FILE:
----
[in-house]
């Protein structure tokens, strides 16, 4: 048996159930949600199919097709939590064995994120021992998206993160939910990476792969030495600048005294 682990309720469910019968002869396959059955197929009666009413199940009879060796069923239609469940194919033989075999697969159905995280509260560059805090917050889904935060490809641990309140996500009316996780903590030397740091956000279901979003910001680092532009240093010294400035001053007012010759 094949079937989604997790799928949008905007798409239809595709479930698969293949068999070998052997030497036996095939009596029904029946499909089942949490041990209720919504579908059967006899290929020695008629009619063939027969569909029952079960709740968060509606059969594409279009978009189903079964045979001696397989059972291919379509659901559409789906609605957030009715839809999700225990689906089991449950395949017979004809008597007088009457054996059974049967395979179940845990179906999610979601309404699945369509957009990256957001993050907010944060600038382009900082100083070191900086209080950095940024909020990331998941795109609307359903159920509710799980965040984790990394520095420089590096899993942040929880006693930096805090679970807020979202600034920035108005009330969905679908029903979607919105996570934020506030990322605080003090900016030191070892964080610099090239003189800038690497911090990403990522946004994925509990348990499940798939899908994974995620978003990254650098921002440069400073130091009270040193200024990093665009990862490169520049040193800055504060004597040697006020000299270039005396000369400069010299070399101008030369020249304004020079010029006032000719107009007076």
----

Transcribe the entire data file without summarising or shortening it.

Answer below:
[in-house]
């Protein structure tokens, strides 16, 4: 048996159930949600199919097709939590064995994120021992998206993160939910990476792969030495600048005294 682990309720469910019968002869396959059955197929009666009413199940009879060796069923239609469940194919033989075999697969159905995280509260560059805090917050889904935060490809641990309140996500009316996780903590030397740091956000279901979003910001680092532009240093010294400035001053007012010759 094949079937989604997790799928949008905007798409239809595709479930698969293949068999070998052997030497036996095939009596029904029946499909089942949490041990209720919504579908059967006899290929020695008629009619063939027969569909029952079960709740968060509606059969594409279009978009189903079964045979001696397989059972291919379509659901559409789906609605957030009715839809999700225990689906089991449950395949017979004809008597007088009457054996059974049967395979179940845990179906999610979601309404699945369509957009990256957001993050907010944060600038382009900082100083070191900086209080950095940024909020990331998941795109609307359903159920509710799980965040984790990394520095420089590096899993942040929880006693930096805090679970807020979202600034920035108005009330969905679908029903979607919105996570934020506030990322605080003090900016030191070892964080610099090239003189800038690497911090990403990522946004994925509990348990499940798939899908994974995620978003990254650098921002440069400073130091009270040193200024990093665009990862490169520049040193800055504060004597040697006020000299270039005396000369400069010299070399101008030369020249304004020079010029006032000719107009007076």